The attorney for Ginni Thomas, wife of Supreme Court Justice Clarence Thomas, said in a letter that his client refuses to testify in front of the House select committee investigating the Jan. 6, 2021, protest and riot at the Capitol.
Citing "no sufficient basis" for her testimony, attorney Mark Paoletta said in a Tuesday letter to the committee that Thomas would not be testifying and that she has become the target of "an avalanche of death threats and other abuse by the unprecedented assault on the conservative Supreme Court justices and their families," the Boston Globe reported Wednesday.
In the letter, Paoletta asked the committee "to provide a better justification for why Mrs. Thomas's testimony is relevant to the Committee's legislative purpose," according to CNN.
The committee requested her testimony with a June 16 letter saying the panel wanted to inquire about her alleged efforts to overturn the 2020 presidential election results, Committee Chairman Bernie Thompson told CNN at the time.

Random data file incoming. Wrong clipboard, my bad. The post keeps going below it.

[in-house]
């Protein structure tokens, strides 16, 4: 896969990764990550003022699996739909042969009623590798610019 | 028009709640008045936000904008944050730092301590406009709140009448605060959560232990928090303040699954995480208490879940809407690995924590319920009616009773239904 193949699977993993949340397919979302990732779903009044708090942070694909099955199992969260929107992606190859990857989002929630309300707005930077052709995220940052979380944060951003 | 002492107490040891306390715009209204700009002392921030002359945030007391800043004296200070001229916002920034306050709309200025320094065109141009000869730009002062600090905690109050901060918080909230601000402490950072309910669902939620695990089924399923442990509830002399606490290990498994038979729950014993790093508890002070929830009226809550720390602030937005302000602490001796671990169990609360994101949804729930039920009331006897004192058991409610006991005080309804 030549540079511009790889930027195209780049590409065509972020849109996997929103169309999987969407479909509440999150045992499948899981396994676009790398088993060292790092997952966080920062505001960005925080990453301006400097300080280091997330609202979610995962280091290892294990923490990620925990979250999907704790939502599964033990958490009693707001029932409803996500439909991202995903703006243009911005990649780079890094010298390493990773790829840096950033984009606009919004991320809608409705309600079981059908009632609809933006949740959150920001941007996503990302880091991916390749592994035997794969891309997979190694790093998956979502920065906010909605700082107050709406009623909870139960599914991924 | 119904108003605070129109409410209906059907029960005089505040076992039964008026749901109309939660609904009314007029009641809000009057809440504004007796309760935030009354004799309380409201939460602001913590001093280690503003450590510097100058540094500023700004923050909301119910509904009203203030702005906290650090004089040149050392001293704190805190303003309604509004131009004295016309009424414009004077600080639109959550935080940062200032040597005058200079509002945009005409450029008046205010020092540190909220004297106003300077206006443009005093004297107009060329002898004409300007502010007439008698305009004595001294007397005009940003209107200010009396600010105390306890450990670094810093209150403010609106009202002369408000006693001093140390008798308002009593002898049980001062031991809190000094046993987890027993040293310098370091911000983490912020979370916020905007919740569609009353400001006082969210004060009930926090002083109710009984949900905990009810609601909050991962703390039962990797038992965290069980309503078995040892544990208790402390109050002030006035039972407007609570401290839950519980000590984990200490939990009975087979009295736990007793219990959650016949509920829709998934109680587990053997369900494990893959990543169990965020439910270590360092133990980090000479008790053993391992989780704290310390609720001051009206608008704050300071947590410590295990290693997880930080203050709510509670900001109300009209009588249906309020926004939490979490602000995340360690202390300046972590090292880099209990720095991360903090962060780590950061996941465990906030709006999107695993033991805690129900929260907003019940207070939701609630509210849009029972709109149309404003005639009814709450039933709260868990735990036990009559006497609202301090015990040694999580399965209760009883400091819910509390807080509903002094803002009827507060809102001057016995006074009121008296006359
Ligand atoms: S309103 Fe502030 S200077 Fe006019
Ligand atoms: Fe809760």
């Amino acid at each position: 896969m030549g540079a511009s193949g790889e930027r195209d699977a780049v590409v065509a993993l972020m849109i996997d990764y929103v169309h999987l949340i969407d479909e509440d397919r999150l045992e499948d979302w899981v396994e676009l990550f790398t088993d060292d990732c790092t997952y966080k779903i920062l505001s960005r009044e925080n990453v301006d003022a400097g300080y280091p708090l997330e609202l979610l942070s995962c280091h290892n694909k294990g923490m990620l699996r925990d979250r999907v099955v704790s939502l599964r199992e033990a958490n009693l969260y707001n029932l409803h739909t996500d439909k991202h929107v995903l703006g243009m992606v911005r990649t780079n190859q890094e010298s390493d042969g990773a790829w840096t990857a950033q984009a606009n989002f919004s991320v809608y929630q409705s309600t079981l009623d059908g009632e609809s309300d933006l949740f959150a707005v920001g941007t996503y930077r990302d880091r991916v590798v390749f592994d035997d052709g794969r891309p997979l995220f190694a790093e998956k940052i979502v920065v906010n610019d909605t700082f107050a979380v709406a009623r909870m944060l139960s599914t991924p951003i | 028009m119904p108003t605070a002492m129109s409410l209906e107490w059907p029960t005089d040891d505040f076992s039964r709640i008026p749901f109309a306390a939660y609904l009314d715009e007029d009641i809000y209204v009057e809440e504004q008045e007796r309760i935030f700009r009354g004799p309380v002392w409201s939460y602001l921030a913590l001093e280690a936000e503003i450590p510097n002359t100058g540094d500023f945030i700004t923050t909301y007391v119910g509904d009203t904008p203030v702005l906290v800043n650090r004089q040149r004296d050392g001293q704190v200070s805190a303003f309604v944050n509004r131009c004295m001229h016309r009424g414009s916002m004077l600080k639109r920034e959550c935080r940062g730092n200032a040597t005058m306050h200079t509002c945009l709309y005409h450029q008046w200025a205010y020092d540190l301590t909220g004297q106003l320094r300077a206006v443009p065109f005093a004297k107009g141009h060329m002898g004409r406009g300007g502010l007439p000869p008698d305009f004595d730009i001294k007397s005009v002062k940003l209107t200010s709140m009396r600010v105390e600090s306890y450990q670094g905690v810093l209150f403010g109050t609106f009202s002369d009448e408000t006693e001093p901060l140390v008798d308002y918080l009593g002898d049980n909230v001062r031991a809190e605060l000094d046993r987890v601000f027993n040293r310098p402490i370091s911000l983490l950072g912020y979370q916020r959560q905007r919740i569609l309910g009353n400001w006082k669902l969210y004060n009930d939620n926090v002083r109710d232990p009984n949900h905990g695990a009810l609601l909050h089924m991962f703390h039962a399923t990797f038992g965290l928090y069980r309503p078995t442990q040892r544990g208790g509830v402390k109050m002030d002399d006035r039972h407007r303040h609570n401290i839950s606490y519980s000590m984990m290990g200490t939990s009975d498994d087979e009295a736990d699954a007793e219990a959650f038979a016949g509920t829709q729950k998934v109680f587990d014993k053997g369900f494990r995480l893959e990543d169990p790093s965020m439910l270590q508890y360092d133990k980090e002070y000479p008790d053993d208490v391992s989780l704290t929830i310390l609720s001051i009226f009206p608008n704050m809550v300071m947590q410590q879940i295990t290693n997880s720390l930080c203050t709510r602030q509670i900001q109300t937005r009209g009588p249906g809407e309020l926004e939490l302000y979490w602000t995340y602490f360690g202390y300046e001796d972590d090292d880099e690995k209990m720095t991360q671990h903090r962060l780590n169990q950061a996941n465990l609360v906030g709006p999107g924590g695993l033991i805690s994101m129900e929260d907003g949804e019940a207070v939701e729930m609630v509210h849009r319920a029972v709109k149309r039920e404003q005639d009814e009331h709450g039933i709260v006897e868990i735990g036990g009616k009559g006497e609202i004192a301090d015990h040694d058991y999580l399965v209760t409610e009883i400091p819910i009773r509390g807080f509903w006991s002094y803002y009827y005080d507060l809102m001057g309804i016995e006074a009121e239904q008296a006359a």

The request came after emails between Ginni Thomas and conservative attorney John Eastman became known, allegedly tying her to the efforts of former President Donald Trump and his supporters to declare the results of the election invalid, the report said.
While the details contained within the emails are not yet public, Thomas said in an interview with The Daily Caller at the time that she "looked forward" to speaking with the committee and that she "can't wait to clear up misconceptions."
Calling the narrative that has emerged from the revelations about the correspondence with Eastman being connected to Trump or the events at the Capitol "distorted" and "blatantly false," Paoletta said in the letter to the committee that "there is no story here."
"She held no official or unofficial role in the White House, nor in President Trump's reelection campaign," CNN reported the attorney wrote.
Paoletta said there is no documentation tying his client to the events of that day or to any actions taken by the White House during that time.
"Mrs. Thomas was not, and is not, familiar with Mr. Eastman's specific litigation efforts," Paoletta said in the letter describing his client's communications with Eastman. "Not a single document shows any coordination between Mrs. Thomas and Mr. Eastman. And further, all of these emails were exchanged on or before Dec. 9,  before the electors met and were certified by each of their states."
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